Rheumatoid arthritis (RA) is a disabling condition affecting 0.5% – 1.0% of the population in Northern Europe and America, with a lower number of people in other parts of world. Therapies aim to slow progression of the disease (with disease-modifying antirheumatic drugs or DMARDs) and treat the symptoms.
Summary of treatments
This video highlights the common treatments of RA and how to recognise it.
David Scott, Consultant Rheumatologist at Norfolk & Norwich University Hospital and Honorary Professor at the University of East Anglia, discusses signs and treatment of rheumatoid arthritis
The main symptoms of RA are pain and stiffness, especially after resting joints or in the morning, misshapen joints (see photo) and swelling, which can make certain activities difficult and may affect your ability to do your job. It often starts with the hands and can affect any joint.
Opening pill caps becomes more problematic as joints change in shape
Painkillers that are good for RA include aspirin, which is a non-steroidal anti-inflammatory drug (NSAID), and paracetamol (acetaminophen). Other NSAIDs include etoricoxib (a COX-2 inhibitor), ibuprofen and naproxen. If you have RA, you may also need stronger drugs such as codeine or tramadol, which are related to morphine.
These type of drugs are good for pain and stiffness but don’t slow down RA. They also have certain side effects, including kidney damage and stomach ulcers with NSAIDs, and constipation, nausea and drowsiness with the stronger morphine-based painkillers. It is recommended to take NSAIDs with a stomach-protecting drug, usually a proton-pump inhibitor (PPI).
Steroid injections can also be used to treat RA as they are anti-inflammatory. If you get a flare-up of symptoms which is not helped by an NSAID, your healthcare team may consider this treatment. For a few weeks, they are unlikely to produce many side effects. In the longer term, you may develop osteoporosis, frequent infections or muscle wasting.
In contrast, DMARDS can slow RA progression. They are recommended to be started as soon as possible to prevent further damage to joints. The “first line” is normally methotrexate. Others include gold injection, leflunomide, hydroxychloroquine, minocycline and sulfasalazine. DMARDs can take up to 6 months to show an effect.
Most people find they can manage the numerous possible side effects that these drugs have. They include nausea, diarrhoea, mouth ulcers, hair loss or thinning and skin rashes. Because they affect your immune system, you may also be more susceptible to infections and should check with your health care team about whether you need vaccinations.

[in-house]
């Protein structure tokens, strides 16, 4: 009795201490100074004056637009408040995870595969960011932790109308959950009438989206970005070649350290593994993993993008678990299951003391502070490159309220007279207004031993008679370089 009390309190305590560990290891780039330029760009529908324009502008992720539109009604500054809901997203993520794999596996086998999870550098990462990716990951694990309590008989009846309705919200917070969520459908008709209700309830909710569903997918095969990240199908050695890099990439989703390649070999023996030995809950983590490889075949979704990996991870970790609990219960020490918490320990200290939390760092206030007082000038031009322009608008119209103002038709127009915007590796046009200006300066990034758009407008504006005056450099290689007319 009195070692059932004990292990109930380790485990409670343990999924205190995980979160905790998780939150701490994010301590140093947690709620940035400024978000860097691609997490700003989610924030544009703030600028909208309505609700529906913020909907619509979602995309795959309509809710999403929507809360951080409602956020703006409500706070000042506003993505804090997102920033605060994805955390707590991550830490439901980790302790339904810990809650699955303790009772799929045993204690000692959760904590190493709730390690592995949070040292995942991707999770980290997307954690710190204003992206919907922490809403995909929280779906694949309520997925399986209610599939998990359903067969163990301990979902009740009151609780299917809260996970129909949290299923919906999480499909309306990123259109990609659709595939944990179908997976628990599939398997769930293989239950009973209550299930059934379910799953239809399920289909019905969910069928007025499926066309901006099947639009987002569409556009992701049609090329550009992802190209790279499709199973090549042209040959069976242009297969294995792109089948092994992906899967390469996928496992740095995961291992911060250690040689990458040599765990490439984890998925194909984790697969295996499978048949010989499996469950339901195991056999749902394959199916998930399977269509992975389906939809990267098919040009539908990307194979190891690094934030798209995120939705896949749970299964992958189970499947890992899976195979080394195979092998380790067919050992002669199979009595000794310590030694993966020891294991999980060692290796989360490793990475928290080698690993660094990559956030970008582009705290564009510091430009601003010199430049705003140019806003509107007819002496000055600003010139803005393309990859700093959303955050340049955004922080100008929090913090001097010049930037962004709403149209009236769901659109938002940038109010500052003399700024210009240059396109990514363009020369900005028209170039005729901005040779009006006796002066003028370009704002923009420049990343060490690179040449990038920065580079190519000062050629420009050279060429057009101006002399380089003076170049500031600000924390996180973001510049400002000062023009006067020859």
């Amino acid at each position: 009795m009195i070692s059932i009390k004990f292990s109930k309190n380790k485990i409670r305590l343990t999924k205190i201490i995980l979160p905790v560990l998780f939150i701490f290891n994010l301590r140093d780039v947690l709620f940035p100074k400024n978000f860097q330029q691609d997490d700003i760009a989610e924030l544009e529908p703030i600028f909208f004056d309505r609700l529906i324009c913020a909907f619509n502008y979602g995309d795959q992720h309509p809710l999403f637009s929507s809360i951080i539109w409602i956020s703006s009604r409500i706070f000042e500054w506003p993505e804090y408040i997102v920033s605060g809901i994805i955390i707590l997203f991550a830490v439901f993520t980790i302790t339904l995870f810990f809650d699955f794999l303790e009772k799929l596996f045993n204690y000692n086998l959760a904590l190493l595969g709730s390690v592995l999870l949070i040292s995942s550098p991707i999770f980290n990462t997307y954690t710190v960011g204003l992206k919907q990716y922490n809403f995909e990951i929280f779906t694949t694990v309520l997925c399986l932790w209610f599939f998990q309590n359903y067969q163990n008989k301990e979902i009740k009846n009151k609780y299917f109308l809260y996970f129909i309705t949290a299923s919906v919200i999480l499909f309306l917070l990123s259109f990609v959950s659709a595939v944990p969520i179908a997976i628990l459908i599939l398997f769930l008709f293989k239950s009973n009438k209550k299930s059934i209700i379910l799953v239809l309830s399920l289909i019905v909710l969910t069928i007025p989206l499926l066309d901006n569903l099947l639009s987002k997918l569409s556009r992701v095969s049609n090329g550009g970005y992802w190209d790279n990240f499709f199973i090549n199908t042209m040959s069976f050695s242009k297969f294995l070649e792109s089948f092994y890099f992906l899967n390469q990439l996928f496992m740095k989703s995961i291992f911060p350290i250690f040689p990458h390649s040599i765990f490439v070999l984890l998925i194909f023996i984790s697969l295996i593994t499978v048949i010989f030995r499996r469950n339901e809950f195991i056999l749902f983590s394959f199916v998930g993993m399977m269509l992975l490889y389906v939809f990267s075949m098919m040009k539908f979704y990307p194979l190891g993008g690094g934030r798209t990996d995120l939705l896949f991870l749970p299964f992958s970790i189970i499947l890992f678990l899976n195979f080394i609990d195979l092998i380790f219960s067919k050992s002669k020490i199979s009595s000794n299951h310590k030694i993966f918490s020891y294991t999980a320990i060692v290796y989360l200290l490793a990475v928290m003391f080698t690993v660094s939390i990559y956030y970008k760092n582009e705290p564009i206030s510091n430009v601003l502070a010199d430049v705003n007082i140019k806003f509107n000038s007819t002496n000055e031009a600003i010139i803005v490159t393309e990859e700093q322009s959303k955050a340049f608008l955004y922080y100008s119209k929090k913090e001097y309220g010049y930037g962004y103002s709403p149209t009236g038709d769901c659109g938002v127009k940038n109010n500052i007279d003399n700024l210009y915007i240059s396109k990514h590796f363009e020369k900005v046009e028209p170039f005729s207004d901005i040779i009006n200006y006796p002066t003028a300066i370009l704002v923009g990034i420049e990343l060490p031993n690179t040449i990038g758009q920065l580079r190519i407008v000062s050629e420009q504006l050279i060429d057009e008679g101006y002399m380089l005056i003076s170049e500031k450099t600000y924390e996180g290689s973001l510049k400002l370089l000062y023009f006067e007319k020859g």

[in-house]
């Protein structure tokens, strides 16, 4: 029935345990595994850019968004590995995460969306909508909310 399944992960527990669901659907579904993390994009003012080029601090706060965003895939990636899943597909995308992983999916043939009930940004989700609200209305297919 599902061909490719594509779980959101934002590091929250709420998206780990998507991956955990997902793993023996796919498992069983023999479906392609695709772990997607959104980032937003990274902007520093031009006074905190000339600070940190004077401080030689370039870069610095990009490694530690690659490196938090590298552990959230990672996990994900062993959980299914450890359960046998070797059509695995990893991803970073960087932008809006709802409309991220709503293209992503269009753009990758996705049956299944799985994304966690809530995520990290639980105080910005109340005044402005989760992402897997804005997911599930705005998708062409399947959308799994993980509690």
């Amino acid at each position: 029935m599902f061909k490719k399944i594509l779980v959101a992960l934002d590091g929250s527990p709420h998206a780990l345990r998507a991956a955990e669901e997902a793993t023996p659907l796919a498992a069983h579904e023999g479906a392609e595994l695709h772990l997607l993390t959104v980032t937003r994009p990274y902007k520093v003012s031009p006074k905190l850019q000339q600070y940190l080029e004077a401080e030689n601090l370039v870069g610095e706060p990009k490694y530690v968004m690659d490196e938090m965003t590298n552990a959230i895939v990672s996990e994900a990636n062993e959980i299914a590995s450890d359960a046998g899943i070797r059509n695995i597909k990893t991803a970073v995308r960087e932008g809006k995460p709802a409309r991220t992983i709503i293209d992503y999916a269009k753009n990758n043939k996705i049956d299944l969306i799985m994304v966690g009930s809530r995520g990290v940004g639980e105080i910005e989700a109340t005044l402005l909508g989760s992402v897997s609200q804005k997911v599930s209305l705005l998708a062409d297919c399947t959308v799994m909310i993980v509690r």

In a small number of patients, methotrexate can cause a drop in your blood count. If you develop shortness of breath or a cough, please tell your doctor, as it can occasionally cause fibrosis of the lungs and you may need to change your treatment.
Newer drugs called biologics are also available. They use antibodies to inhibit the immune system and combat the inflammation in RA, thus also slowing down or even halting the disease altogether. They are more effective than DMARDs, and work more quickly, but are also more expensive. Examples are the TNF-a (tumour necrosis factor a, part of the immune system) inhibitors etanercept, abatacept, infliximab, adalimumab and certolizumab. Others include rituximab and tocilizumab.
The side effects include skin reactions (as they are given by injection), nausea, fever, headaches and infection. If you have had TB, blood poisoning or hepatitis B in the past, there is a small risk they can reactivate these diseases. However, most people tolerate these drugs very well.
Treating related symptoms
RA is a multisystem disease that can affect many organs in the body. For instance, you may become anaemic and require iron tablets. You may also develop problems with your liver, eyes or lungs, which should be investigated and treated as necessary. People with RA also have an increased risk of atrial fibrillation, an irregular heartbeat. If you have this, it may need treatment with anti-clotting drugs such as warfarin or aspirin to reduce your risk of stroke. Some patients also suffer from carpal tunnel syndrome due to the inflammation around the wrist. This can be treated with surgery.
Physiotherapy and complementary medicine
Having physiotherapy can help you to work with the pain and stiffness of RA to achieve what you want to achieve. Studies looking at the use of physiotherapy in RA guidelines have recommended treatments such as transcutaneous electrical nerve stimulation (TENS) and thermotherapy. Others include US, thermotherapy, low-level laser therapy, massage, passive mobilization and balneotherapy (spa therapy). Some of these will be discussed in later articles.
You many also need modifications to your environment and tools in order to continue carrying out your daily activities. Occupational therapists can provide you with materials such as padded fork and knife handles, training on energy conservation, joint splints and motor skills training.
What you can do
If you have RA, you can manage your condition by making sure you are receiving appropriate treatment and avoiding anything that might cause flare-ups. Moderate exercise is usually beneficial. Some people find that changing their diet also helps. Take good care of your teeth and gums, as gum inflammation can cause exacerbation of RA.
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